Reducing Breast Cancer Risk Through Nutrition

By June Rousso
June Rousso
June Rousso
I am a New York State licensed psychologist and a nutritional consultant with an M.S. degree in holistic nutrition. My interests have expanded over the years to the field of nutrition, which I often integrate in my work as a psychologist. I love to write and educate people about nutrition so that they can make more informed choices about their health. I believe that dietary and lifestyle changes are so important in our lives to support a healthy lifestyle.
October 14, 2014 Updated: October 14, 2014

October is Breast Cancer Awareness Month and I thought it important to write a blog that addresses how to protect ourselves from the risks of breast cancer. A diet that is nutritionally-dense and eliminates refined sugar is key to support optimal health. Fresh organic fruits and vegetables are high in nutrients, especially anti-oxidants to fight free radicals that can contribute to breast cancer. Environmental toxins, emotional stress, excess exercise, smoking, alcohol consumption, and consuming fats that have been oxidized all contribute to free radical formation.

Grass-fed meat, pasture-fed chicken, and wild cold-water fish in moderation are good sources of proteins. Whole grains, nuts, and seeds, also in moderation, are nutritious and add fiber to the diet that help remove toxins from the body. Cancer cells feed on sugar and we need to deprive them of fuel by eliminating refined sugar from the diet.

We also take in and produce many toxic chemicals that are associated with breast cancer risks. Radiation exposure adds to the toxic load. Our liver plays a major role in detoxifying chemicals and radiation. But in order to function optimally, the liver needs specific vitamins, minerals, amino acids, and phytonutrients, many of which can be obtained through diet. If we are depleted of these nutrients, the liver cannot do its job well and there can be a back-up of toxins in the body.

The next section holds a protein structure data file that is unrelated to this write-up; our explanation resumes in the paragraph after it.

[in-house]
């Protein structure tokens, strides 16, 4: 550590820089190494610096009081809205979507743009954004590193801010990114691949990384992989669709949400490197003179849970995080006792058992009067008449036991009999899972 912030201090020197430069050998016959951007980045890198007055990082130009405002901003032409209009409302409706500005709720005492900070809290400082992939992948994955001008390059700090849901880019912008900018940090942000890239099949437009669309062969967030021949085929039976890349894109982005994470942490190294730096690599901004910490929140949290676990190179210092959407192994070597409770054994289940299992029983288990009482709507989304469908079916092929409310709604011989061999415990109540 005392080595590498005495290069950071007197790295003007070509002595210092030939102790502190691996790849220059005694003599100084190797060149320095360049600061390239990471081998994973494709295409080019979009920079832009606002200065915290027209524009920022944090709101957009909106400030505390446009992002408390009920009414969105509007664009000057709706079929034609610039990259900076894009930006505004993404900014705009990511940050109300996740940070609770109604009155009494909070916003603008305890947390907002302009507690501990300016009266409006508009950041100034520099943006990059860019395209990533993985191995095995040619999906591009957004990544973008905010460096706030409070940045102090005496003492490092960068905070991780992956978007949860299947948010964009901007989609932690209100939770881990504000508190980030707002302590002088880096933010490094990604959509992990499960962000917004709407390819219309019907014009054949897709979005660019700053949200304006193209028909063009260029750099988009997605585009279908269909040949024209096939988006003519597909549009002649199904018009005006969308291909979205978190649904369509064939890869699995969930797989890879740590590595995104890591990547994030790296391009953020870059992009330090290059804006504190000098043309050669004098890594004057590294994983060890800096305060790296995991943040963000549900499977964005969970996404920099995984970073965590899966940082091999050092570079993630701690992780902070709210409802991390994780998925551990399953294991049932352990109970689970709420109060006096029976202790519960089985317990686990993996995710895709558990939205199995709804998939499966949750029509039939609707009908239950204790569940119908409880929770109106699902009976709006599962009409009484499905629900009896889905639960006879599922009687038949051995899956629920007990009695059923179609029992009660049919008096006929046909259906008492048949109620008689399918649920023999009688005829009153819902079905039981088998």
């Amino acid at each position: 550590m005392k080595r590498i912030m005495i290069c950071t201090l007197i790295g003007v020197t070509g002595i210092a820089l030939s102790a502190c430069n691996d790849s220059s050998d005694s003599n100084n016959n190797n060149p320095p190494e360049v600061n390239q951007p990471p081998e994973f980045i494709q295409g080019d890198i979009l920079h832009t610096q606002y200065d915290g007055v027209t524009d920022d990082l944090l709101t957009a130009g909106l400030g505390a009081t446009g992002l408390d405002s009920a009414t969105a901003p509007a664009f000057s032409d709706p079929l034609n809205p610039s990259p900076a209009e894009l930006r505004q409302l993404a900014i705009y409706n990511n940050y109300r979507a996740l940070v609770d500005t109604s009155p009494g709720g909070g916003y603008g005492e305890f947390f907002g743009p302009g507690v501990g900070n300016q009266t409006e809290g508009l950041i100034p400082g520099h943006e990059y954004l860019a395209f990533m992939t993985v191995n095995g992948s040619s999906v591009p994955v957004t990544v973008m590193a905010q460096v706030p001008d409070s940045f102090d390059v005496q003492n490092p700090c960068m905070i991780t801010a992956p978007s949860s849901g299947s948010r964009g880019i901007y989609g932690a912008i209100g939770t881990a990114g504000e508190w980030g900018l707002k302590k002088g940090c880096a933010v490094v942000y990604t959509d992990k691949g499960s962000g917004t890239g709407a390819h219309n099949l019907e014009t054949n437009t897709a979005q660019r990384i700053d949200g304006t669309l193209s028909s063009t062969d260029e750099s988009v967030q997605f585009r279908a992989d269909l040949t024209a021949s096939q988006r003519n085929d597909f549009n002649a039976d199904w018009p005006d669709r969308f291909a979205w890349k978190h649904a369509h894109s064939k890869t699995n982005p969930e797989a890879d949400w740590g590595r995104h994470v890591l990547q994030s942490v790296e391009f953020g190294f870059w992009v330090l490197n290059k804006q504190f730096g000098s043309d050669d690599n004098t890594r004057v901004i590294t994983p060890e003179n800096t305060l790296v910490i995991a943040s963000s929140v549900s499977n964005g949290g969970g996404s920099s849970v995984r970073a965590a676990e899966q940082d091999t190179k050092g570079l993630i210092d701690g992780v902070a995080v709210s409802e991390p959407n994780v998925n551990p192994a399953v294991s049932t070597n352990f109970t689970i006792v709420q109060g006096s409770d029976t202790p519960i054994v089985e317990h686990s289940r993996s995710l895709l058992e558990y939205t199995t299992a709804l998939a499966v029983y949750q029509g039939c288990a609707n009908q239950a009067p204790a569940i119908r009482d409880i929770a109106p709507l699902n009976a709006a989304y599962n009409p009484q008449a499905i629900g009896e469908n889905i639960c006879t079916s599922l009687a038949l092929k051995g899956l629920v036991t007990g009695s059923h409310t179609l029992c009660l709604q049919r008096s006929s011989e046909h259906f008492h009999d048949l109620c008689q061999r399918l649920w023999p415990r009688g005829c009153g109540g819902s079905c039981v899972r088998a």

Cruciferous vegetables are an excellent source of liver-supportive nutrients and should be consumed on a regular basis. Arugula, broccoli, Brussels sprouts, cabbage, cauliflower, kale, and watercress are all in the cruciferous family. Cruciferous vegetables should be cooked to minimize chemicals that block the production of thyroid hormone. A complete list of cruciferous vegetables can be obtained from

Detoxification in the liver normally requires two steps, each of which requires certain nutrients to do their job. Patrick Holford in his book, “Say No to Cancer”, outlines which nutrients and foods containing these nutrients support the liver:

Phase I Detoxification:

Glutathione from in onions and garlic.
Coenzyme Q10 from oily fish, spinach, raw seeds, and nuts.
Vitamin C from broccoli, bell peppers, citrus fruits, and berries.
Vitamin E and Selenium from raw nuts, seeds, and fish.
Beta-carotene from carrots, peaches, watermelon, sweet potato, and butternut squash.

Phase II Detoxification:

Calcium d-glucarate from apples, broccoli, Brussels sprouts, cabbage, and bean sprouts.
Glycine and glutamine from root vegetables and sprouts.
Sulfur-containing amino acids from onions, garlic, and eggs.

Holford also points out that B-vitamins in greens and beans, vitamin B12 from grass-fed meats free of hormones and anti-biotics, and TMG from root vegetables support Phase II detoxification. Glutathione actually is recycled in the body by anthocyanidins and alpha-lipoic acid. Blueberries are high in anthocyanidins while alpha-lipoic acid is best absorbed in supplement form.

In terms of fluids, we need to drink lots of water, at least eight glasses a day to help flush out toxins. Detoxifying teas, such from milk thistle and dandelion, also should be consumed on a regular basis.

Beyond foods to support liver detoxification, soy appears to play a role in reducing breast cancer risks. Soy contains a weak form of estrogen that may block estrogen receptor sites and reduce its levels in the body. High levels of estrogen have been associated with breast cancer. Holford also points out that soy beans may inhibit the development of new blood vessels, which provide nutrients to tumors. Always choose organic soy over processed versions. Adding seaweed to the diet is another consideration as it can help to protect us from radiation.

I hope that my blog makes readers aware of the importance of good nutrition in reducing cancer risks, especially as it relates to starving cancer cells, detoxification, and blocking estrogen receptors. The nutritional focus does not minimize the importance of moderate exercise and stress-reduction, which are especially important for boosting the immune system, which is necessary to reduce risks for any disease.